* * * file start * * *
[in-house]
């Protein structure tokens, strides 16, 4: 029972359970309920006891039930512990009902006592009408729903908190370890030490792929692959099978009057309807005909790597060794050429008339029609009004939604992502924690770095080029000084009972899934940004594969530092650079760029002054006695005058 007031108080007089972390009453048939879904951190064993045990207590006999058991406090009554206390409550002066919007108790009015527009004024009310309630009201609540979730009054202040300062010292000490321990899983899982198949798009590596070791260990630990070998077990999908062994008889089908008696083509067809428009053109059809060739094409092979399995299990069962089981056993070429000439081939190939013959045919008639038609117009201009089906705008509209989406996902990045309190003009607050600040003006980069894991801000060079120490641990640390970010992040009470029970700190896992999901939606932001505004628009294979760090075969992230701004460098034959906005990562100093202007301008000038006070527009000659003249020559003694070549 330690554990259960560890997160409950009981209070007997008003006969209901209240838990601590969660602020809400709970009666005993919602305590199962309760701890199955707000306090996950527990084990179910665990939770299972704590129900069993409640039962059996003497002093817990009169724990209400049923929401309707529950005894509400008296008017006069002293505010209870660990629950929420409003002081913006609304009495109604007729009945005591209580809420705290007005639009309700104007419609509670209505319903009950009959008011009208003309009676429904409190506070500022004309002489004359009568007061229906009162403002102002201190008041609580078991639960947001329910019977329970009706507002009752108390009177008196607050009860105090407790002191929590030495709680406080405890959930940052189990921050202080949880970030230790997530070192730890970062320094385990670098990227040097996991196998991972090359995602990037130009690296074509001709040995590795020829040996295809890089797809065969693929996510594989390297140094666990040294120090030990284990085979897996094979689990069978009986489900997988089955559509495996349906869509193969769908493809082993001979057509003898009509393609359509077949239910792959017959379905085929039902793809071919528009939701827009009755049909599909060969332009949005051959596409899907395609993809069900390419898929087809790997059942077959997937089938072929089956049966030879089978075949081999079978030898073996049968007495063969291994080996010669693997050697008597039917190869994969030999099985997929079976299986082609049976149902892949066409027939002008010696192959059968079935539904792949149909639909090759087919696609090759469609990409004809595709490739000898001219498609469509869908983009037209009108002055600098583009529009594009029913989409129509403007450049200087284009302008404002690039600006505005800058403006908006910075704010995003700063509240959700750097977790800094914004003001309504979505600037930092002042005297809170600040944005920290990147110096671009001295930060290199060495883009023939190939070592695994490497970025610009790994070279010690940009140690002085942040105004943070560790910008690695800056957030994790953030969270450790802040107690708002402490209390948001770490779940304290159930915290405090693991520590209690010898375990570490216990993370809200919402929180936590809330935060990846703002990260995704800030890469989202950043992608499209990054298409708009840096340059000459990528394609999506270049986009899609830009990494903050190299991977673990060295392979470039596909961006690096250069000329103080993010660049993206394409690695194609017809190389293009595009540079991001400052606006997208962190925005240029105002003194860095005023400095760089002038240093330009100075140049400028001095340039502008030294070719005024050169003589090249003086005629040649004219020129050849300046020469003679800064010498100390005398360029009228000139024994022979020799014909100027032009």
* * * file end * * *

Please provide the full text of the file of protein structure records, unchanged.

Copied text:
[in-house]
């Protein structure tokens, strides 16, 4: 029972359970309920006891039930512990009902006592009408729903908190370890030490792929692959099978009057309807005909790597060794050429008339029609009004939604992502924690770095080029000084009972899934940004594969530092650079760029002054006695005058 007031108080007089972390009453048939879904951190064993045990207590006999058991406090009554206390409550002066919007108790009015527009004024009310309630009201609540979730009054202040300062010292000490321990899983899982198949798009590596070791260990630990070998077990999908062994008889089908008696083509067809428009053109059809060739094409092979399995299990069962089981056993070429000439081939190939013959045919008639038609117009201009089906705008509209989406996902990045309190003009607050600040003006980069894991801000060079120490641990640390970010992040009470029970700190896992999901939606932001505004628009294979760090075969992230701004460098034959906005990562100093202007301008000038006070527009000659003249020559003694070549 330690554990259960560890997160409950009981209070007997008003006969209901209240838990601590969660602020809400709970009666005993919602305590199962309760701890199955707000306090996950527990084990179910665990939770299972704590129900069993409640039962059996003497002093817990009169724990209400049923929401309707529950005894509400008296008017006069002293505010209870660990629950929420409003002081913006609304009495109604007729009945005591209580809420705290007005639009309700104007419609509670209505319903009950009959008011009208003309009676429904409190506070500022004309002489004359009568007061229906009162403002102002201190008041609580078991639960947001329910019977329970009706507002009752108390009177008196607050009860105090407790002191929590030495709680406080405890959930940052189990921050202080949880970030230790997530070192730890970062320094385990670098990227040097996991196998991972090359995602990037130009690296074509001709040995590795020829040996295809890089797809065969693929996510594989390297140094666990040294120090030990284990085979897996094979689990069978009986489900997988089955559509495996349906869509193969769908493809082993001979057509003898009509393609359509077949239910792959017959379905085929039902793809071919528009939701827009009755049909599909060969332009949005051959596409899907395609993809069900390419898929087809790997059942077959997937089938072929089956049966030879089978075949081999079978030898073996049968007495063969291994080996010669693997050697008597039917190869994969030999099985997929079976299986082609049976149902892949066409027939002008010696192959059968079935539904792949149909639909090759087919696609090759469609990409004809595709490739000898001219498609469509869908983009037209009108002055600098583009529009594009029913989409129509403007450049200087284009302008404002690039600006505005800058403006908006910075704010995003700063509240959700750097977790800094914004003001309504979505600037930092002042005297809170600040944005920290990147110096671009001295930060290199060495883009023939190939070592695994490497970025610009790994070279010690940009140690002085942040105004943070560790910008690695800056957030994790953030969270450790802040107690708002402490209390948001770490779940304290159930915290405090693991520590209690010898375990570490216990993370809200919402929180936590809330935060990846703002990260995704800030890469989202950043992608499209990054298409708009840096340059000459990528394609999506270049986009899609830009990494903050190299991977673990060295392979470039596909961006690096250069000329103080993010660049993206394409690695194609017809190389293009595009540079991001400052606006997208962190925005240029105002003194860095005023400095760089002038240093330009100075140049400028001095340039502008030294070719005024050169003589090249003086005629040649004219020129050849300046020469003679800064010498100390005398360029009228000139024994022979020799014909100027032009």